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Republican legislators fleeing out of embarrassment

Speaker of the House Paul Ryan, R-Wis., announced his retirement. A resident of Janesville, the father of three teenagers, said he has spent too many years away from his family. | J. Scott Applewhite / AP

As of now, 38 Republican congressmen have announced they are stepping down. And it’s not for lack of money; the Koch brothers alone are expected to spend $400 million in 2018 to support Republican candidates.

So why are legislators giving up such a plum job? I conclude they have become sickened by the sheer damage the GOP is bringing on the country and they can’t in good conscience continue, knowing it will be blamed on them.

SEND LETTERS TO: letters@suntimes.com. Please include your neighborhood or hometown and a phone number for verification purpose.

Global warming’s effects are being felt and real consequences are just a few years off, but the GOP line is to do nothing to avoid this world-destroying catastrophe — for money.

The GOP’s support of the National Rifle Association — for money and votes — is reaching the point of being the top concern for citizens. People are crying for GOP legislators to be voted out of office for allowing this horrendous carnage.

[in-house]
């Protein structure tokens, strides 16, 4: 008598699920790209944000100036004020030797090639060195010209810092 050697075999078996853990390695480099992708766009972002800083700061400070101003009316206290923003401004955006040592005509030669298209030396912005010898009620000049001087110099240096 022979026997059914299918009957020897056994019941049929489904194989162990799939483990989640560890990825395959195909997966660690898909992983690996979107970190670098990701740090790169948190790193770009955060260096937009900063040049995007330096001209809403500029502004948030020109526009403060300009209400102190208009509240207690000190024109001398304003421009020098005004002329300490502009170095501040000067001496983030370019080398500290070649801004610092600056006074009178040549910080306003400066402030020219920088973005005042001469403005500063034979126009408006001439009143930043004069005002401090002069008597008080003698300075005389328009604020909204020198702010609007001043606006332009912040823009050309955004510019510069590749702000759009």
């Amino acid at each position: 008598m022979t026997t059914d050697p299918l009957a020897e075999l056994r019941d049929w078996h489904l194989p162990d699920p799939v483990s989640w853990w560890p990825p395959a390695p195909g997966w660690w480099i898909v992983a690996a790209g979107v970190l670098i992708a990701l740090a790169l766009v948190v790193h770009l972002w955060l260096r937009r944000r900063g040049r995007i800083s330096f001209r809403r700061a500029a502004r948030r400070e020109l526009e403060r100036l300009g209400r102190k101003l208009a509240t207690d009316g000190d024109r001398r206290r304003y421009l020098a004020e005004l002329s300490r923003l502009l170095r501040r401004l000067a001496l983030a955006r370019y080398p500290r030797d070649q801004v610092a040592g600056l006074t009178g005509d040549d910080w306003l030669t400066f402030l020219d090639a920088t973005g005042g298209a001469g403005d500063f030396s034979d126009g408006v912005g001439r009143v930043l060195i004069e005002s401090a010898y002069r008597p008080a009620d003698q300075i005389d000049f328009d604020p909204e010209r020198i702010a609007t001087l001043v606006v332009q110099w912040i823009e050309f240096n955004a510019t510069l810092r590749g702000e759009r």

Challenges to gerrymandering and voter identification laws, two largely GOP tactics to suppress the Democratic vote, are coming to the fore in the courts.

The citizens have become aware that the GOP’s tax bill is a deficit-busting sop to the rich and corporations, driving inequality to horrendous heights.

And the opioid crisis has been linked to a law that eviscerated the power of the Food and Drug Administration to stop massive shipments of the drugs — again for money.

With all of this damage being caused by the GOP, it is understandable that many members of Congress would want to scatter.

Lee Knohl, Evanston

The new Sun-Times

Love the new look of the Sun-Times. Could you put the American flag back on the front page? Thank you.

Kurt and Heidi Svoboda, Brookfield

Baseball sure beats winter

Another wicked winter has passed our way and, as always, we took every falling snowflake personally. As natives of Chicago, we have learned to endure chilly winds and freezing temps and the tease of another spring every March.

But this year we also get the earliest arrival of baseball since Abner Doubleday sketched a diamond shape on parchment. Can you feel it? The same joy we experienced as kids on a neighborhood sandlot. If not, you’re simply not trying.

It’s the one time all year we are allowed to shed our adult pessimism and recapture a childhood dream of playing for the Cubs or the Sox. In these troubling times, how reassuring to hear the sound of “Play ball!”

Bob Ory, Elgin